Greenhut is dead wrong when he blames higher tuition costs on foolish spending “There’s so much money, why not hike faculty salaries and pensions?” Faculty salaries have been flat for many years. The real reason tuitions have risen so high so fast is indeed because of government policy – but not government policy to make student loans more available. It is the policies of governments that have slashed state support and federal grants for students and Universities. Costs have not risen, but tuition has gone up to make up for the decrease in support for higher education (which was once recognized as being good for the overall economy – and still is in may countries). With tuition so high students have no choice but to take out loans.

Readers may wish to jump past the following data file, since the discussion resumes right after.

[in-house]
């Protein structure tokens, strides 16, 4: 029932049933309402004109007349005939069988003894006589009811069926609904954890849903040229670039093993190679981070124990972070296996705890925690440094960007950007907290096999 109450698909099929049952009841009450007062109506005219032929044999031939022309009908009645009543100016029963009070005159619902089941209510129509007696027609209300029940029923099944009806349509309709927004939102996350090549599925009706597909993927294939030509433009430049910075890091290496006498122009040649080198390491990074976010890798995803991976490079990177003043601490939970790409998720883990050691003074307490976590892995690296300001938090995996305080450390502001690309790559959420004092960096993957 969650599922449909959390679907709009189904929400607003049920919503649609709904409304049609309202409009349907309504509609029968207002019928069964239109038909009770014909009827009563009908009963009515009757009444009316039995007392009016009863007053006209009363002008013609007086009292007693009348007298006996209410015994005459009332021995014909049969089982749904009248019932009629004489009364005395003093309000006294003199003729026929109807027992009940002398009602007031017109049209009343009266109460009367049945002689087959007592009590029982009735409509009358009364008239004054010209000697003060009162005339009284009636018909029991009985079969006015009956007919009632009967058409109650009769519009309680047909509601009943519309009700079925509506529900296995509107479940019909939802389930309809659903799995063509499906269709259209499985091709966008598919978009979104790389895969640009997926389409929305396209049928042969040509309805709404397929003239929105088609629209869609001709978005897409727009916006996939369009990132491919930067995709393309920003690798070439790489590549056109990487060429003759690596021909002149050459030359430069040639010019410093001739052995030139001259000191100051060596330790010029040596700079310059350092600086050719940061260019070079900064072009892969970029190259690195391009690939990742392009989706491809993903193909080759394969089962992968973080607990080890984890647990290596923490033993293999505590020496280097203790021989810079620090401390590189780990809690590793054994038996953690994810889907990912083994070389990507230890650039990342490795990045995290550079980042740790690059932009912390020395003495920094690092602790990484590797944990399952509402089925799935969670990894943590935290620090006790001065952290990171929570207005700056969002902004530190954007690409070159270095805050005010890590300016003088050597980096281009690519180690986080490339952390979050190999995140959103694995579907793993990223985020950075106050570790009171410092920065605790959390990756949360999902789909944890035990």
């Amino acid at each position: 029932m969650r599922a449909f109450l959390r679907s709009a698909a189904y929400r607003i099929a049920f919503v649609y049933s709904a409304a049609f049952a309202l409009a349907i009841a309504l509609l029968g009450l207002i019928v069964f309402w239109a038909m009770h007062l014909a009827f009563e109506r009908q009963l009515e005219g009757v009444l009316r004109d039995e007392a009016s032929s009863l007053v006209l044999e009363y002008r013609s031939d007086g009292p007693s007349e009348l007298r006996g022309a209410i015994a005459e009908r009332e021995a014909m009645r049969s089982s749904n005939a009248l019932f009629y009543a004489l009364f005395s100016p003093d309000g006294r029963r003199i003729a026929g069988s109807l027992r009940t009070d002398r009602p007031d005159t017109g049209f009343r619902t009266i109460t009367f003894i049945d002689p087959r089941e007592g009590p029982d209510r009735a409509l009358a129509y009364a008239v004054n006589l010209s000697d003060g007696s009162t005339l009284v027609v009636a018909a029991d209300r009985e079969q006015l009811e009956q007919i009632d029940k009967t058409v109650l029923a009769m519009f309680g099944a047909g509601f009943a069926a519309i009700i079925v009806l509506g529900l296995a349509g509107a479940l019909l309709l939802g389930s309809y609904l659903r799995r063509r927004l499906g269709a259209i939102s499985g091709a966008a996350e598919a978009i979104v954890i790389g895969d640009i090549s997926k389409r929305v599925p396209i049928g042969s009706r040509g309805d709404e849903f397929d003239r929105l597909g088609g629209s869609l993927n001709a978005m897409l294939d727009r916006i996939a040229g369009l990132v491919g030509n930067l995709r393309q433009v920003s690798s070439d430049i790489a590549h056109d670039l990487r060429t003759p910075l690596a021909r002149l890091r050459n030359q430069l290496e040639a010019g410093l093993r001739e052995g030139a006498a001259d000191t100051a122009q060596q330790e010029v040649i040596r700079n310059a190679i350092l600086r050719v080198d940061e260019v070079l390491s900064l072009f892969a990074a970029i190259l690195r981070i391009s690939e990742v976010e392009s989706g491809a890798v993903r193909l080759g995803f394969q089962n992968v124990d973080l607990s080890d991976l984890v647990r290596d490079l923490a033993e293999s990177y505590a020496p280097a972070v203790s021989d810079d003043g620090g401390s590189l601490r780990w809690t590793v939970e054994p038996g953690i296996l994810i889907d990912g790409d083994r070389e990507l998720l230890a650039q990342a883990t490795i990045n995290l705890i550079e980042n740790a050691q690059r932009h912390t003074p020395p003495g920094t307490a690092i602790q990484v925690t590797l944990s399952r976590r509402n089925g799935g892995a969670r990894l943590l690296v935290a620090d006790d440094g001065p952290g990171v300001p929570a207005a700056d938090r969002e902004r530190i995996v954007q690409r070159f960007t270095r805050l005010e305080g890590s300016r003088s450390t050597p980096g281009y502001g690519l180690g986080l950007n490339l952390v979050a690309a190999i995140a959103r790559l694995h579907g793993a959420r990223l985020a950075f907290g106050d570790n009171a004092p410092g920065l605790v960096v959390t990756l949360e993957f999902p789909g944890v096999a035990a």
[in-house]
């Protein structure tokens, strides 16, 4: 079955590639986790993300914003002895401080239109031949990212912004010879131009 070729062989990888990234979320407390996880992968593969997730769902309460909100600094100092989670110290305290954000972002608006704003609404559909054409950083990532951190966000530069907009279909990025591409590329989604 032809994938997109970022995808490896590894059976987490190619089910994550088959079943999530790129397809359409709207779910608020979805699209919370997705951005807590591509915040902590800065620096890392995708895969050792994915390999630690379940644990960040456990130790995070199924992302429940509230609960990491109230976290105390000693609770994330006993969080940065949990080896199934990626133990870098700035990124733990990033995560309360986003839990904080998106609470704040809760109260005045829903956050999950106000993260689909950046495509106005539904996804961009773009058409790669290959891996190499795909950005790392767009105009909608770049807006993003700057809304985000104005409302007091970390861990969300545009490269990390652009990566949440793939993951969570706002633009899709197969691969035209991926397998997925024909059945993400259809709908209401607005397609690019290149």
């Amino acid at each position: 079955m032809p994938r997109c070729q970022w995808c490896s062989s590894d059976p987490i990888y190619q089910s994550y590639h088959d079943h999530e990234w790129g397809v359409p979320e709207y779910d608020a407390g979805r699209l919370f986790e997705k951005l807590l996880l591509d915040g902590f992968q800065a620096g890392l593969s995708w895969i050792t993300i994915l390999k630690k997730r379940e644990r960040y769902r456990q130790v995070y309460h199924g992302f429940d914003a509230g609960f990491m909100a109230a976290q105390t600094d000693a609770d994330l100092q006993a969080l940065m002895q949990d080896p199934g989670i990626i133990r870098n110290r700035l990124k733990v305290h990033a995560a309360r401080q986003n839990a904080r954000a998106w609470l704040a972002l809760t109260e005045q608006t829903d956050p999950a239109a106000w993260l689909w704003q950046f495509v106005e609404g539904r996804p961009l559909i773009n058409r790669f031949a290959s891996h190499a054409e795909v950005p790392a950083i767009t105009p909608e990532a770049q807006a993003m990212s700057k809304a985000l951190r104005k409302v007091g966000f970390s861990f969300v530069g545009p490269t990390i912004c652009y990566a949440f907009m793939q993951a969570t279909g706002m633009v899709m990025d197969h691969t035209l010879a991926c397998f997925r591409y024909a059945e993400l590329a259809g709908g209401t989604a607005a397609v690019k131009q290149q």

Reply this comment
  7. Ulysses Uhaul
    Ulysses Uhaul 25 June, 2013, 20:17

    Too many urban pets….no idea how to work….we do not hire em for our rental yard…

    Sad story. When your young and dumber listening to dope smoking professors and parents.

    Only way out…ballcap and apron job…..

    Reply this comment
  8. Rex the Wonder Dog!
    Rex the Wonder Dog! 25 June, 2013, 22:42

    Costs have not risen, but tuition has gone up to make up for the decrease in support for higher education (which was once recognized as being good for the overall economy – and still is in may countries).
    You miss his POINT-Without loans costs would NOT have gone up, they go up b/c of easy cheap money and the schools have no skin in the game, if they carried their own paper, or a portion of it, they would keep an eye on costs and whom they allowed to get an education on credit.